How to Care for Your New Rudolph Shrimp
Aqualand's inside scoop on Caridina gracilirostris
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Fish (and you) love shrimp. These Rudolph shrimp love African cichlids.
Name: “Rudolph” refers to the red nose of the males -- the “rostris” in their Latin name. But not all Rudolphs have a red nose -- only the males that are mature enough to grow one. Females pretty much lack the rubrous schnozzola. Neither sex is allowed to play (or have any interest in) any reindeer games.
Origin: We’re seeing many more aquatic critters coming out of India these days. The jury’s still out on the Rudolph shrimp, but for shrimp fans and mini-tank keepers Rudolphs are an excellent addition to their menage au miniatures. They interact well with the other mini-shrimps available. Beware of the larger shrimps which consider Rudolphs tasty morsels well worth hunting and harvesting.
Size: You see Rudolph shrimps for sale at 0.75 to an entire inch long. Well, some people see them. Others just walk on by. Some dismiss them as “bugs” or food, while many just don’t even see them at all. If you decide to eat them yourself, we recommends lots of breading.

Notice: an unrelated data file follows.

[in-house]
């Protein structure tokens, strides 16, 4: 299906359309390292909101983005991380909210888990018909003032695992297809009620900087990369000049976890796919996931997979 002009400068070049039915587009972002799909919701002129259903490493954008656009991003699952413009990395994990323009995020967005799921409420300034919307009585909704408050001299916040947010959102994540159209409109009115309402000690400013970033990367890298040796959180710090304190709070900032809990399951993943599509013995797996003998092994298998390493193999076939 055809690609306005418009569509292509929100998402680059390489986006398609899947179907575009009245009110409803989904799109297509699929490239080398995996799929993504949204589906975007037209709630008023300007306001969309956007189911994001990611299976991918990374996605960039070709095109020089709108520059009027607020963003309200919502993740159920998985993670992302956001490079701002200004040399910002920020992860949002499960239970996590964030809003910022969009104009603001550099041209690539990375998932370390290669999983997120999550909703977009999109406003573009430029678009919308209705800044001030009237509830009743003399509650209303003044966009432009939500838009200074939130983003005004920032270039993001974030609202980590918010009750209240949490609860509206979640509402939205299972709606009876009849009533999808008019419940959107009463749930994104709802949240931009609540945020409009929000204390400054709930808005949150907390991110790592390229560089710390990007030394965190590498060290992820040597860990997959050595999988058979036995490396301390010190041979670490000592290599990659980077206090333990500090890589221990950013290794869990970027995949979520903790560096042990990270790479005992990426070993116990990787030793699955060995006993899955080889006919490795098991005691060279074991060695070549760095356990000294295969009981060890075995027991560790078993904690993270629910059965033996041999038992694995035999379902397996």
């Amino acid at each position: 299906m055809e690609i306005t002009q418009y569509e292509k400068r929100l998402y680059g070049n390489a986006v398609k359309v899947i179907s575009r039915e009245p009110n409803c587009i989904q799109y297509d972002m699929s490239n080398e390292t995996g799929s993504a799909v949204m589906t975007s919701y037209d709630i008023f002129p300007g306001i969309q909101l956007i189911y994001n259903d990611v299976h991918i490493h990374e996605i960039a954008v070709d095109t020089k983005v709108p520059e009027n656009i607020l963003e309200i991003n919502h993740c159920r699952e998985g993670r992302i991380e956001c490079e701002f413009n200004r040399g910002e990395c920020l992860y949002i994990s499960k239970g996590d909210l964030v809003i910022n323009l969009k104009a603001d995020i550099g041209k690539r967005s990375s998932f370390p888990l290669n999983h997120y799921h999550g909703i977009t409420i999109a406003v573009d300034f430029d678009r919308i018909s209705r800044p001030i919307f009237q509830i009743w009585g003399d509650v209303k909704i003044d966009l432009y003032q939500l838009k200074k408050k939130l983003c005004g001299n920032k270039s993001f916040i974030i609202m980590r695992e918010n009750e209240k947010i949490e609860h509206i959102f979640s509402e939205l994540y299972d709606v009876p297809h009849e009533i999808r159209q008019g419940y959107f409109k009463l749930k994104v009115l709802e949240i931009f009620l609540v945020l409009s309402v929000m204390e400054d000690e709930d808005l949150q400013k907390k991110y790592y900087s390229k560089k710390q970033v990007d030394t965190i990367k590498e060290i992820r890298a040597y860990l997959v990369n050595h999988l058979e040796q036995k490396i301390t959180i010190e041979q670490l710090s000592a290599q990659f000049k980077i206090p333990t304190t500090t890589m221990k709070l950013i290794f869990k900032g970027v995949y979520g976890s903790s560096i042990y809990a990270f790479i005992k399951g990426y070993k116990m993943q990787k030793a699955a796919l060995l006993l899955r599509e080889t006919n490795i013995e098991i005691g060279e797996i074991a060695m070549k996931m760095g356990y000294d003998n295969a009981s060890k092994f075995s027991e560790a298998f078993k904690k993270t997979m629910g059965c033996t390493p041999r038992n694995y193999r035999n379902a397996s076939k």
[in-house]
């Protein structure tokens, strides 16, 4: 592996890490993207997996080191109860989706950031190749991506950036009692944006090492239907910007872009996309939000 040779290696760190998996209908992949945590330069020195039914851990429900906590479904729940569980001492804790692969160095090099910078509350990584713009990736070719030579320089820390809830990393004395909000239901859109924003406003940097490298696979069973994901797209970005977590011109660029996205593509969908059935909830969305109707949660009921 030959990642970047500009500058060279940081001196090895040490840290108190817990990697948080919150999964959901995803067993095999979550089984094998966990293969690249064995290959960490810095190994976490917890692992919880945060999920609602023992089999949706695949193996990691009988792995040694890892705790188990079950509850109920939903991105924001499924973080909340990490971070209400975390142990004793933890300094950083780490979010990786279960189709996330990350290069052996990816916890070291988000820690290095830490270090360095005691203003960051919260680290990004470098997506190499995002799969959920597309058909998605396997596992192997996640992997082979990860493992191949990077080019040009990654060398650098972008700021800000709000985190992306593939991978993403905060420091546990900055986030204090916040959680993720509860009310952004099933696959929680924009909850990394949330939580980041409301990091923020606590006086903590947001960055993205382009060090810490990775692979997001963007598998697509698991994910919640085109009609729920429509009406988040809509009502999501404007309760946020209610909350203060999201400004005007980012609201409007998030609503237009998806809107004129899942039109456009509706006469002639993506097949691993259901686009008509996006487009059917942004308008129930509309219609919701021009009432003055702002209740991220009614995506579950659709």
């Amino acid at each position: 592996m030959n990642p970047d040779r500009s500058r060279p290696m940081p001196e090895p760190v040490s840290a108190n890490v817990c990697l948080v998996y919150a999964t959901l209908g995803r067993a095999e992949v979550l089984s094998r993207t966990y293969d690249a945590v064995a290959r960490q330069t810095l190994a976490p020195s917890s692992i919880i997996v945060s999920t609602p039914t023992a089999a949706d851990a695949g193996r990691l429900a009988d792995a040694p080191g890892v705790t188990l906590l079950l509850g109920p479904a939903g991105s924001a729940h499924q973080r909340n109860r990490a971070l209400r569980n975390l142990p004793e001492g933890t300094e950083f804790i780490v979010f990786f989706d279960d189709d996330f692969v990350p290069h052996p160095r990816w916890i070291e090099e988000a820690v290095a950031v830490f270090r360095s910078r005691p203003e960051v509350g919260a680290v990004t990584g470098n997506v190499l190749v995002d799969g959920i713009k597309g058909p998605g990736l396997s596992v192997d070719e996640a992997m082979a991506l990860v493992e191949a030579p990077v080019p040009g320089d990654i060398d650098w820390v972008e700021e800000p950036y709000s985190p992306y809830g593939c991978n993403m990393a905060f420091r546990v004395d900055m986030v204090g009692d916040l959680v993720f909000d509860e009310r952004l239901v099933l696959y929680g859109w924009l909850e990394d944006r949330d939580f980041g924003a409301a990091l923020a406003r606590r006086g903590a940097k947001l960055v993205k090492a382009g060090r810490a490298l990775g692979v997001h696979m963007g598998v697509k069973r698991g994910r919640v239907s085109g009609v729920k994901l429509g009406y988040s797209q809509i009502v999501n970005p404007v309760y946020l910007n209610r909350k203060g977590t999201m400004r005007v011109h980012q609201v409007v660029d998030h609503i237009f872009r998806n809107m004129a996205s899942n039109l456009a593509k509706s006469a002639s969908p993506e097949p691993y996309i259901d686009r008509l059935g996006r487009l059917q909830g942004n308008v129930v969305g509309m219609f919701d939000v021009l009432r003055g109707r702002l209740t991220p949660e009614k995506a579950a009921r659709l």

Foods: In the wild, Rudolph shrimp evidently live on algae and assorted orts and ends of detritus. Lots of mini-shrimps live on the same menu. If you put a clump of algae in their tank, about 25% of your Rudolphs will spend their daylight hours on that green clump. Sprinkle flake food in their tank, and they eagerly scurry (or swim) about grabbing as much as they can snag. Put in a dead fish and they cover every bit of available surface on that fish.
Sexing: On average, male Rudolph shrimp grow a bit larger and more colorful than the females. Of course, you usually see them for sale at about 3/4-inch -- awfully small for sexing. And if you want to breed them, you will definitely want both sexes. We haven’t had them long enough to breed them, but many mini-shrimps need salt in the water to inspire their urge to merge and go forth and multiply. Most of them come from brackish marshes.
Substrate: Most mini-creepers (bugs as well as shrimps) are thigmotactic or sterotactic.. That means they need crawlable surfaces and like to hide in crevices. Rudolph shrimp walk on the bottom (kinda sideways sometimes) but also swim very well. Not the tail-snapping twitches of many mini-shrimps, but actually a heads-up forward stroke powered by their back legs. Interesting.
Tastiest Food? We wondered why the above group of Rudolph shrimp were milling about in a gang. We hoped to see them breeding. However, closer examination showed us they were arguing over a piece of feeder guppy.
Last Words: If you like the looks of these little critters, add them to your planted tanks. Rudolph shrimp will help mow your algae crop if it grows on your plant leaves. Or keep them with your guppies. Rudolph shrimp make great little scavengers with small fish. LA
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